SPAR chairman Mike Hankinson says the rural hub project shows early signs of being financially sustainable for a group of small emerging farmers, but there was a need to find new ways for the economics around delivery and packing to make sense. One challenge was that low-margin products, such as cabbage and spinach, continued to be sourced by local SPAR stores directly from smallholder farmers in close proximity to the stores. However, many of these small businesses were at risk as they lacked food safety accreditation to sell their produce directly to stores. Routing these products through the FAPs, on the other hand, incurred unnecessary transport and handling costs. To address such issues, SPAR has developed a model to transport certain produce directly from farmer to store, while other items are distributed through the central FAP. Also, the farmers have received food safety training in order to get local.g.a.p certification, and technology solutions were introduced to help farmers grow high value crops and extend their growing seasons, thereby improving their sustainability. “We remain committed to the concept of rural farmers supplying fresh produce to SPAR stores. It has the potential to provide employment, grow rural economies, ensure food security and improve nutrition, while reducing transport costs for SPAR, shorten lead times, and increase freshness and shelf life,” Hankinson said.

SPAR South Africa acts as a supermarket supplier

Established in 1963, SPAR South Africa grants licences to independent retailers to operate stores under one of four formats, with almost all of its current store portfolio independently owned. “The SPAR Group in Southern Africa acts as a wholesaler distributing the entire range of goods stocked by a typical supermarket, including fresh produce,” SPAR South Africa fresh food manager Peter Gohl told ED. “We supply a range of about 450 fresh produce products to about 850 independently owned and managed SPAR retail stores through 6 strategically located distribution centres. Excluding our SPAR Group Ltd European and UK/Irish holdings, the Southern Africa turnover in fresh produce amounted to about €320 million over the past 12 months. Of this, the fruit category contributed €130 million and imports in the fruit category amounted to €28 million,” he said.

Source: https://investor-relations.SPAR.co.za

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South African stone fruit sector battles through sustained drought

South African stone fruit sector battles through sustained drought

As South Africa’s farmers continue to battle the sustained drought the country has undergone in recent years, Hortgro, the organisation which represents South Africa’s stone and top fruit industries, has been supporting producers and agricultural workers to manage their product during the harvesting season. Hortgro Science provides research-based information to enhance the quality of South African stone and top fruit. Growers reportedly receive regular notes and technical updates from Hortgro Science, highlighting the primary fruit quality aspects to be adhered to during heat waves. The organisation works in collaboration with the Canning Fruit Producers’ Association, Agri Western Cape, Agri SA and Wine TU to help producers financially to through the rest of the production season and contain risks to crops. Hortgro delivered 1,000 food parcels to affected farmworkers in the Ladismith area and held a ‘resilience workshop’ to empower them mentally with coping strategies at the end of 2019.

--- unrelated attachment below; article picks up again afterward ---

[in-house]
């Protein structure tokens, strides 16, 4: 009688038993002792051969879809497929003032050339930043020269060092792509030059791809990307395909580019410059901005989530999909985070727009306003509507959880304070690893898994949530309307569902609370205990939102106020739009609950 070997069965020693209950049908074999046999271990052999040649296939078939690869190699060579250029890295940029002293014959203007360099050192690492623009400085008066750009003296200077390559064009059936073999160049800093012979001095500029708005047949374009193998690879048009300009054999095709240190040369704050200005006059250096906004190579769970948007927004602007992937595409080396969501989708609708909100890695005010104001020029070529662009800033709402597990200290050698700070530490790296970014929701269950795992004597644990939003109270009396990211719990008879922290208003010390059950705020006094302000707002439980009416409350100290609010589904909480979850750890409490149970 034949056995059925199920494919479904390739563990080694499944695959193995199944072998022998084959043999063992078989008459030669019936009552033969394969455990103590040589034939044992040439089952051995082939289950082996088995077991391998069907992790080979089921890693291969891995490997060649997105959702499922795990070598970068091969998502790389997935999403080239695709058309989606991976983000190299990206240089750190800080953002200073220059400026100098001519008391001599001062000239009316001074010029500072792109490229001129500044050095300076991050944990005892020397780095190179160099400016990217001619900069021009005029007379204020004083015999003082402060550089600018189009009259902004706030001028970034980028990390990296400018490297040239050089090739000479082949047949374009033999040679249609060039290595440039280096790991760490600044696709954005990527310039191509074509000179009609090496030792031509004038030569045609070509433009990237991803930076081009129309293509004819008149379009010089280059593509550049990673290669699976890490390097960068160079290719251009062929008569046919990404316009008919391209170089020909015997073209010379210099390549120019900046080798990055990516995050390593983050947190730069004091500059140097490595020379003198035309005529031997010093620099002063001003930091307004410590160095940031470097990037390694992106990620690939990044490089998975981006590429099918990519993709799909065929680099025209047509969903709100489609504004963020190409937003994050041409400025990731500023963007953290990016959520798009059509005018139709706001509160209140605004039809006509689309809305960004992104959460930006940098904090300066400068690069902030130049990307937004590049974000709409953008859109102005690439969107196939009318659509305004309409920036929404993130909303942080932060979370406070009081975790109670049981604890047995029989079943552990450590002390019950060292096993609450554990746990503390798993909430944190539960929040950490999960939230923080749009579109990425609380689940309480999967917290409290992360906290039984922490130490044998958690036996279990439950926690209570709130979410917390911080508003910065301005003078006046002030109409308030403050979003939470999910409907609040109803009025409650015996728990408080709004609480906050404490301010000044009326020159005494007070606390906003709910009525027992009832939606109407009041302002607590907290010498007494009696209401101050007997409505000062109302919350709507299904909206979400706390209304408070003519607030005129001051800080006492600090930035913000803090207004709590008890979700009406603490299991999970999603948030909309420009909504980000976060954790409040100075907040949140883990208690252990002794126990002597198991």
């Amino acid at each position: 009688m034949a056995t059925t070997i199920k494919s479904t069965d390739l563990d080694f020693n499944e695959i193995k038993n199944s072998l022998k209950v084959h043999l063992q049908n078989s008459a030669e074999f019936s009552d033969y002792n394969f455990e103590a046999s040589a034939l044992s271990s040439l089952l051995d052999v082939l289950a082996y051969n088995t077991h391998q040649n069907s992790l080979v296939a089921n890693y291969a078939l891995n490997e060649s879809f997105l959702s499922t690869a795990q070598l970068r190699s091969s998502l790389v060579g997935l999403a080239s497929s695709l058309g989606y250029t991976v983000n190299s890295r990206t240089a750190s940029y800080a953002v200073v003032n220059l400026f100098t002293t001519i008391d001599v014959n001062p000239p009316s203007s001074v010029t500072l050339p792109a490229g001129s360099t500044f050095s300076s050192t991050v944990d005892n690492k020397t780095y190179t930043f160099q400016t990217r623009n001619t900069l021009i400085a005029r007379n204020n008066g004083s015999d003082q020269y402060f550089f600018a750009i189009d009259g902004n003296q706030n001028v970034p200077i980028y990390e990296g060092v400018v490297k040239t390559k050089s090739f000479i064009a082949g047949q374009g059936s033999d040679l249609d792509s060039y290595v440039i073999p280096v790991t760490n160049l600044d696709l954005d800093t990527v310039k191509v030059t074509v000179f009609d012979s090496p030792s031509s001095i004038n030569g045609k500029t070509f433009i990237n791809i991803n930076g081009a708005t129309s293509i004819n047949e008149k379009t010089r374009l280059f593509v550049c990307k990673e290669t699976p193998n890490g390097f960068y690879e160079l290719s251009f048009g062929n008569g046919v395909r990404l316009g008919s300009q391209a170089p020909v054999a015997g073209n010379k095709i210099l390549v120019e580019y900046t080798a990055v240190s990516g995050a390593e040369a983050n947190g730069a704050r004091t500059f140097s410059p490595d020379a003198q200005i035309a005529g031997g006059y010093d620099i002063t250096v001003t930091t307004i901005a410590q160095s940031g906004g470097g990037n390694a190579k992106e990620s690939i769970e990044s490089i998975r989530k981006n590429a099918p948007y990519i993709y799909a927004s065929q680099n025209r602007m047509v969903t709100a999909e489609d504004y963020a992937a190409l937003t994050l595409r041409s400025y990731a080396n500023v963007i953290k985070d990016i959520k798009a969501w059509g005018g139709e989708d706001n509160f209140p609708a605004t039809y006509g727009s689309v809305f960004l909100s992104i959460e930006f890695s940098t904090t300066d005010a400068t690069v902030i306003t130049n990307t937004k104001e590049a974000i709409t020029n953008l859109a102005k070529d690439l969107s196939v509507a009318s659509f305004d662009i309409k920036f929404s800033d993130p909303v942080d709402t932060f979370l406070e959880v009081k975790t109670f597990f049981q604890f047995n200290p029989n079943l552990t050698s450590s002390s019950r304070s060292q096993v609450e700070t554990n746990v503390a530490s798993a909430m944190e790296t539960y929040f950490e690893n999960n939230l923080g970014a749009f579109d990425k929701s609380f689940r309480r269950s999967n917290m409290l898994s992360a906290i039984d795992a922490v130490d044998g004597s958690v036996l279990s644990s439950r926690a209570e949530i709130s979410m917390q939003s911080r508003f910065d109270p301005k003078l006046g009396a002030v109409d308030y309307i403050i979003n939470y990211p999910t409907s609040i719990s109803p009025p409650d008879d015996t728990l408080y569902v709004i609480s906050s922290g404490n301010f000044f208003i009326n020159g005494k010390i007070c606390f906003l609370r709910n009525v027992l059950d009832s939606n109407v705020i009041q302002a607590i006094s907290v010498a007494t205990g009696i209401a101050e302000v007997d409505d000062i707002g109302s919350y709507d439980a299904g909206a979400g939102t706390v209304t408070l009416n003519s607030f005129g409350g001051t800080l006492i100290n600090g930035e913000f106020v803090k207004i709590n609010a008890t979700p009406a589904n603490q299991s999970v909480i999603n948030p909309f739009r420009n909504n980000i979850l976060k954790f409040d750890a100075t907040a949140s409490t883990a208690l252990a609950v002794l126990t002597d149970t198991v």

The good news is that the drought has broken in some areas, like Stellenbosch and Franschhoek. This means that Hortgro is optimistic that volumes will continue to increase throughout the season. Jacques du Preez, general manager trade and markets at Hortgro, said: “We are projecting an increase of 21% for nectarines compared to last season’s volumes, an increase of 14% for peaches and a 10% increase for plums. The continued droughts in some areas have, of course, impacted on the 2019/20 season’s full potential, but volumes and quality have certainly improved compared to last year.”

 

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SRCC becomes more Mediterranean

SRCC becomes more Mediterranean, photo of Hannes de Waal, managing director of Sundays River Citrus Company
Hannes de Waal, managing director

 

 

 

Leading grower, packer and exporter of South African citrus SRCC (Sundays River Citrus Company) is seeking to consolidate itself in Europe and expand to new markets. Speaking at the firm’s stand at Fruit Attraction in Madrid, managing director, Hannes de Waal, said, “A few years ago, we established a ten-year plan to grow our customer base and we decided to become more Mediterranean. Spain has a great food culture and we have a lot to learn here. There are also a lot of opportunities as Spain’s excellent service providers allow us to work well.” Indeed, there is a window of between ten and twenty weeks during which Spain imports citrus from the Southern Hemisphere, and this provides SRCC with a great opportunity. “We have produced 9 million cartons this year and aim to raise this level to 12 million. With the stronger competition and our larger volumes, we need new markets, which is why we have now opened a new sales office in St Petersburg in Russia. Our many chemical-free products appeal especially to the northern European markets.” To cope with this increased production, the firm has recently opened a new storage facility with double the previous capacity.